Executive producer Hironobu Sakaguchi stated that the idea for the game first came up in February 1997.[6] The original idea for Brave Fencer Musashi was having Miyamoto Musashi fighting in an alternate world from where he belonged. While the game conceptualized as an action oriented, Musashi was originally meant to be a wanderer. However, he was later changed to an itinerant Samaritan in order to have him interacting and helping other characters. The story was made with the idea During development, the team used an action base which was crucial to the game's fighting mechanics. Director Yoichi Yoshimoto was focused on the game's fully polygonal aspects that were a departure from Square's previous works. For this game, the team worked to move polygons in real time and how lights affected their appearances.[7]

When developing the characters for the game Sakaguchi did not have a positive opinion of how popular would the game become. However, after the staff designed the graphics and the gameplay, he was surprised by the work, commenting that it was more interesting.[6] Characters were illustrated by Tetsuya Nomura but were designed by Koji Matsuoka. When the game was localized for an English release, translators had to change alcohol-based names with soda-pop names due to problems with rating boards. This made several jokes be lost in translation.[8] The game's title was changed from "Brave Fencer Musashiden" to "Brave Fencer Musashi" in order to avoid confusing players with the titular character's name.[9]


Brave Fencer Musashi was originally released in Japan on July 16, 1998. It was re-released on June 29, 2000 as part of Square's Millennium Collection along with merchandise including postcards, a combination camera and cellphone strap, a handy strap, and keychain fobs.[10][11] Another Japanese re-release was for the PlayStation Network on July 9, 2008.[1] In the North American market, it was packaged on October 31, 1998 with the PlayStation 1998 Collector's CD Vol.2, which contained a demo of Final Fantasy VIII.[10] A Japan-exclusive mobile phone incarnation titled Musashi: Mobile Samurai was also released in 2005.[12]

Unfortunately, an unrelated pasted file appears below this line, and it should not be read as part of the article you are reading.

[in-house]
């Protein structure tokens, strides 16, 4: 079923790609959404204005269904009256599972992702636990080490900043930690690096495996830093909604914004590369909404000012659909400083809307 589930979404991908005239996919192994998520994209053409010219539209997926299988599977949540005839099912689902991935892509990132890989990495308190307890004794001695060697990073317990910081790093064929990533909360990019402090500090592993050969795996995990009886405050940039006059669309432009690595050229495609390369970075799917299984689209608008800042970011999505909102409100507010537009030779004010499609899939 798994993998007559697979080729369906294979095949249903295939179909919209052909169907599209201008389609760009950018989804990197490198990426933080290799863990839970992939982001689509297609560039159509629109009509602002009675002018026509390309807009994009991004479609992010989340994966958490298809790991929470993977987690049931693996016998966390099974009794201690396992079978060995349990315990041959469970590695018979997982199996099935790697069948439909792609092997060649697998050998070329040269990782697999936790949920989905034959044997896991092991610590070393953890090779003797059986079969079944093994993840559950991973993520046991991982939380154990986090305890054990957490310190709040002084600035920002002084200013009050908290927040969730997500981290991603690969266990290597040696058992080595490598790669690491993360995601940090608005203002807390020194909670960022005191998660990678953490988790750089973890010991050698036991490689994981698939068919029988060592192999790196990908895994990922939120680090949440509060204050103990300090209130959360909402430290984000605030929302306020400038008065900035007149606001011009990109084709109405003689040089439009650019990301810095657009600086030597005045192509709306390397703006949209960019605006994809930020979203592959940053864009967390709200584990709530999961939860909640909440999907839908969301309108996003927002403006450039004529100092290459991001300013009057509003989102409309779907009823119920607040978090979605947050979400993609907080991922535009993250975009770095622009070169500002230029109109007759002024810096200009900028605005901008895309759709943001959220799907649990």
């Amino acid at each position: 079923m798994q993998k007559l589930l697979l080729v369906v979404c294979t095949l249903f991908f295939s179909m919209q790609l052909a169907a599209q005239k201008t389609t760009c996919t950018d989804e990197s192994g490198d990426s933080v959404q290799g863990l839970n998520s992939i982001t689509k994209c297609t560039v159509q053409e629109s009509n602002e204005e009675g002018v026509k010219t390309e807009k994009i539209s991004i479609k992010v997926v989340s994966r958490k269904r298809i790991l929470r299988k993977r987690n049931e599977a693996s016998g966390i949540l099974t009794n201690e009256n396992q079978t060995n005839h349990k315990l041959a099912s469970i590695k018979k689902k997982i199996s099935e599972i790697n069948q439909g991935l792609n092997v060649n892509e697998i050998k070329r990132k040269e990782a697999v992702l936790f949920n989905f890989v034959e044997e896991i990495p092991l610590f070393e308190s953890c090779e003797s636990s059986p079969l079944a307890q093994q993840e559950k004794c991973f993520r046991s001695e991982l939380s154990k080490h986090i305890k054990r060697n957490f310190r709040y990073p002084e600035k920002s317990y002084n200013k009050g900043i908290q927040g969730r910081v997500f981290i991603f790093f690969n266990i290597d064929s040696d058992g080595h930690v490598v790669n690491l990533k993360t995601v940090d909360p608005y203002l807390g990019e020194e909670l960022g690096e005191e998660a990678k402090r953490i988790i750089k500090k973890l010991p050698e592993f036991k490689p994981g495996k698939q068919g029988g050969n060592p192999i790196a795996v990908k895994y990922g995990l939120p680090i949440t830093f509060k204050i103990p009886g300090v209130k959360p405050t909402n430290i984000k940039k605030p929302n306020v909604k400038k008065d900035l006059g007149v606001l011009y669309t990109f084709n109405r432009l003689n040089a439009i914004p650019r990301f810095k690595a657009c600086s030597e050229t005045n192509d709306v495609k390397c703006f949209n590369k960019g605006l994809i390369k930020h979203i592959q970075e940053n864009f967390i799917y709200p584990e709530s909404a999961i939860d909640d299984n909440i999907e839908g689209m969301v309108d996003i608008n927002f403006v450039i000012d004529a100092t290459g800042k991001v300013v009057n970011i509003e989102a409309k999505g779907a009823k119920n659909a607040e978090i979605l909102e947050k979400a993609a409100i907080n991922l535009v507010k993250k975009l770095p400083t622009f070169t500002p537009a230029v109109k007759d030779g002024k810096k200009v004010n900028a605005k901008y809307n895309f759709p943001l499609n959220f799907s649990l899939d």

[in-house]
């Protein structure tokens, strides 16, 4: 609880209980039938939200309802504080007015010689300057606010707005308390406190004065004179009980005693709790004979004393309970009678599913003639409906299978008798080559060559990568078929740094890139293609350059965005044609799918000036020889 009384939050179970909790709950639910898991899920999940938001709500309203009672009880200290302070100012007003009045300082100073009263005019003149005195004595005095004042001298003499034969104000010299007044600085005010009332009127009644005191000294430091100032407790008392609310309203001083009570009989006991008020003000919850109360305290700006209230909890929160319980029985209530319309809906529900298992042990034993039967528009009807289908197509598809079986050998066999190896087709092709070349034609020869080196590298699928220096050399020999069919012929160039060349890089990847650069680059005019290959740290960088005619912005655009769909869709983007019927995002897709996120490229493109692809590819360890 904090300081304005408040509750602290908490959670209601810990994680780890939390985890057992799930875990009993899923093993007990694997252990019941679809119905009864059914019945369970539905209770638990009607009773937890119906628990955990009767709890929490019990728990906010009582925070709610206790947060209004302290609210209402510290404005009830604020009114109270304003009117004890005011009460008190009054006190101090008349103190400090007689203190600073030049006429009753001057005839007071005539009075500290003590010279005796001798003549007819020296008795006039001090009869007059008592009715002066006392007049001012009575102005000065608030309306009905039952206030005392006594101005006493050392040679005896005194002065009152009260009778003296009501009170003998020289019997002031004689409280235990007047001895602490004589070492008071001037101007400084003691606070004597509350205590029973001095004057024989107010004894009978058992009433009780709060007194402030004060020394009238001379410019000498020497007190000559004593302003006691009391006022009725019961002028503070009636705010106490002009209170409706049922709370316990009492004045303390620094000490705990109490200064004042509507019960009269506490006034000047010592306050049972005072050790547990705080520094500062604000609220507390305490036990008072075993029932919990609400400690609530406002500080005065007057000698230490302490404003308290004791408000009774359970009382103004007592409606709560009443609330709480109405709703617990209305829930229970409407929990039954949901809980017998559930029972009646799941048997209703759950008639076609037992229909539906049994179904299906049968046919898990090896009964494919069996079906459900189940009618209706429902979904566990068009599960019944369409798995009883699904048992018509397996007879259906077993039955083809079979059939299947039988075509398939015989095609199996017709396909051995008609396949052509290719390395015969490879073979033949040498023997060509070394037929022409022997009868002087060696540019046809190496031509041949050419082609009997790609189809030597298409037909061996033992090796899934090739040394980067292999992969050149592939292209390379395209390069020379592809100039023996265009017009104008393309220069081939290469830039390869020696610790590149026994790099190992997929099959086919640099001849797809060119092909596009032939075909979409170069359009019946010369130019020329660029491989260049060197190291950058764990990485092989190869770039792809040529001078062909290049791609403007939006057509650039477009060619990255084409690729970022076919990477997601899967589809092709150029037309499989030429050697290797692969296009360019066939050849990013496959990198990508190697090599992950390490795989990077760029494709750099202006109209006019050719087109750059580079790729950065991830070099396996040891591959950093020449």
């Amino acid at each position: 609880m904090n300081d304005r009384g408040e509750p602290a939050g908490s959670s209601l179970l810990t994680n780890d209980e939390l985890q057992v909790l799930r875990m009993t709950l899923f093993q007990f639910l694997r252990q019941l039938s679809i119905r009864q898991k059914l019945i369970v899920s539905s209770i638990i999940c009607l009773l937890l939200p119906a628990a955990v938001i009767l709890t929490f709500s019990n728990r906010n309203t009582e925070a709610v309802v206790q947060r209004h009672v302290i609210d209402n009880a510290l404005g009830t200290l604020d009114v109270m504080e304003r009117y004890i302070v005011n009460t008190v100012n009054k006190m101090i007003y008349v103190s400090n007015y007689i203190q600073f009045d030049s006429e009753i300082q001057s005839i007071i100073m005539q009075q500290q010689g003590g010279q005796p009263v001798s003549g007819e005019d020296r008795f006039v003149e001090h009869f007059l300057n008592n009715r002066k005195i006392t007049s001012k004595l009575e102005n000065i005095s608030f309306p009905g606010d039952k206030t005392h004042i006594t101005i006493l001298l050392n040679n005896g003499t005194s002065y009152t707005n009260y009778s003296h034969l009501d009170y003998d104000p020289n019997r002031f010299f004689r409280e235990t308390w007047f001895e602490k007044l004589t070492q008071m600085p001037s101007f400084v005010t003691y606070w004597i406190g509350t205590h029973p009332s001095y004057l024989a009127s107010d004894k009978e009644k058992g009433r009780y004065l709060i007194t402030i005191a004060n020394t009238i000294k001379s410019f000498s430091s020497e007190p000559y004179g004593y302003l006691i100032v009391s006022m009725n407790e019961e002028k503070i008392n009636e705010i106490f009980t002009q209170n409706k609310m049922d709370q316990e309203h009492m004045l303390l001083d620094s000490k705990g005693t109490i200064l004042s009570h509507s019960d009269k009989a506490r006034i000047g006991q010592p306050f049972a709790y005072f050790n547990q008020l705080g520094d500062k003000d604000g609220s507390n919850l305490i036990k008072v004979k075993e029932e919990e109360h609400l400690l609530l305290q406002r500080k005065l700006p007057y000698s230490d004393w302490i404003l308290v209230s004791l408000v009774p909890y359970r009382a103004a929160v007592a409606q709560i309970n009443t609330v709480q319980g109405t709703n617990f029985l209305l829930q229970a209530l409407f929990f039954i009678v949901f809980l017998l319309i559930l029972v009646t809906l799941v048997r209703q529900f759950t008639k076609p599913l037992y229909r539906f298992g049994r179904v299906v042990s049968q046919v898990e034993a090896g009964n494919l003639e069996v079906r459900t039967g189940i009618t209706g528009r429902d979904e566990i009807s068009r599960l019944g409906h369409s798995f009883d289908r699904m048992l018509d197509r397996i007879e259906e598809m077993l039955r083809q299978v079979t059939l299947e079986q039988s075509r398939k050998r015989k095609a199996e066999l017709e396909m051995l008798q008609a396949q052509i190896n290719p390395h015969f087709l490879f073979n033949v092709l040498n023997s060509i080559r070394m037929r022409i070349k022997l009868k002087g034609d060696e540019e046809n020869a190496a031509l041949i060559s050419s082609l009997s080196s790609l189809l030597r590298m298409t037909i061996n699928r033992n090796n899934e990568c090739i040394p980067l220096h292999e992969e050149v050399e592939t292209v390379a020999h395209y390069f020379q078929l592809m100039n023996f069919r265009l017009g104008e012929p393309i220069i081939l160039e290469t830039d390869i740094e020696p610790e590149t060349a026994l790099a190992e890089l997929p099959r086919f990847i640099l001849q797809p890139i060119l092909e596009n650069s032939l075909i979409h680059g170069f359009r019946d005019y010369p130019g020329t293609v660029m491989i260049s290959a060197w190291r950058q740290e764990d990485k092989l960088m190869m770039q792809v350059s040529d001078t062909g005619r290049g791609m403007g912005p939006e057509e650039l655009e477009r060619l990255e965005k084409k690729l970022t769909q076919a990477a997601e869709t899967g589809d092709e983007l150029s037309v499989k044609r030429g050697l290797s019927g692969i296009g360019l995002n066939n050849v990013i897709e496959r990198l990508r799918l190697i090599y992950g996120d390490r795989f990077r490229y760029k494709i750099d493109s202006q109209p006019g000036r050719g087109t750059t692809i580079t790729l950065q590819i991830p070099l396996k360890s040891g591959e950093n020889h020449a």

The game's musical score was composed by Tsuyoshi Sekito. It is his first composition work with Square.[13] The Brave Fencer Musashiden: Original Soundtrack was released by DigiCube in Japan on July 23, 1998. It consists of 78 tracks spanning two compact discs in a boxset that also features a small mini-artbook with selected pieces from the game.


Aggregate scores
Aggregator Score
Metacritic 81 / 100 (12 reviews)[14]
Review scores
Publication Score
Famitsu 32 / 40[19]
GamePro 4.5 / 5[18]
Game Revolution B[15]
GameSpot 7.7 / 10[16]
IGN 8.5 / 10[17]

Brave Fencer Musashi sold approximately 648,803 copies in Japan during 1998, making it the 17th best-selling game of the year in that region.[20][21] The game was given a 32 out of 40 by Famitsu magazine.[19]

The game generally received positive reviews by critics. The graphics were praised; the GameSpot review called them "very well done" and superior to other Square RPGs of the time.[16] The IGN and GamePro reviews similarly praised the game's "excellent visual design".[17][18] The GameSpot and GamePro reviews also praised the voice acting quality, while the IGN review noted the "stellar soundtrack" but found the voice acting to be annoying.[16][17][18]